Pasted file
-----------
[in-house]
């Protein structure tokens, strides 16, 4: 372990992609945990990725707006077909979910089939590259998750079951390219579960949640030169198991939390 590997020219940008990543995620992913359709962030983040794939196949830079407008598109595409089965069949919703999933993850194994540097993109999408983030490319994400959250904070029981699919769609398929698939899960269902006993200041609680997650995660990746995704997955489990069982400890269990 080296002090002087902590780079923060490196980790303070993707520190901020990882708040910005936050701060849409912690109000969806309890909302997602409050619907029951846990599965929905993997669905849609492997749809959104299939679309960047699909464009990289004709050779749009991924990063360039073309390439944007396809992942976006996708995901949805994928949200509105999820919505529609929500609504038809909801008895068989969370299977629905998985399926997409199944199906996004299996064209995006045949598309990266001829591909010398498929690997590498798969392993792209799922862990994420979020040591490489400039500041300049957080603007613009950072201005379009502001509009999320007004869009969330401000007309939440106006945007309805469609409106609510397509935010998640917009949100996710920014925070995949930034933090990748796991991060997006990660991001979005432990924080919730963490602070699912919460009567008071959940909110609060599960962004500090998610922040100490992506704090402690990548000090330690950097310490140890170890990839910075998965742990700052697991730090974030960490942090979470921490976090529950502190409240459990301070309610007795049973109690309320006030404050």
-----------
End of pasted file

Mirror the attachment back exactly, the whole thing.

[in-house]
């Protein structure tokens, strides 16, 4: 372990992609945990990725707006077909979910089939590259998750079951390219579960949640030169198991939390 590997020219940008990543995620992913359709962030983040794939196949830079407008598109595409089965069949919703999933993850194994540097993109999408983030490319994400959250904070029981699919769609398929698939899960269902006993200041609680997650995660990746995704997955489990069982400890269990 080296002090002087902590780079923060490196980790303070993707520190901020990882708040910005936050701060849409912690109000969806309890909302997602409050619907029951846990599965929905993997669905849609492997749809959104299939679309960047699909464009990289004709050779749009991924990063360039073309390439944007396809992942976006996708995901949805994928949200509105999820919505529609929500609504038809909801008895068989969370299977629905998985399926997409199944199906996004299996064209995006045949598309990266001829591909010398498929690997590498798969392993792209799922862990994420979020040591490489400039500041300049957080603007613009950072201005379009502001509009999320007004869009969330401000007309939440106006945007309805469609409106609510397509935010998640917009949100996710920014925070995949930034933090990748796991991060997006990660991001979005432990924080919730963490602070699912919460009567008071959940909110609060599960962004500090998610922040100490992506704090402690990548000090330690950097310490140890170890990839910075998965742990700052697991730090974030960490942090979470921490976090529950502190409240459990301070309610007795049973109690309320006030404050």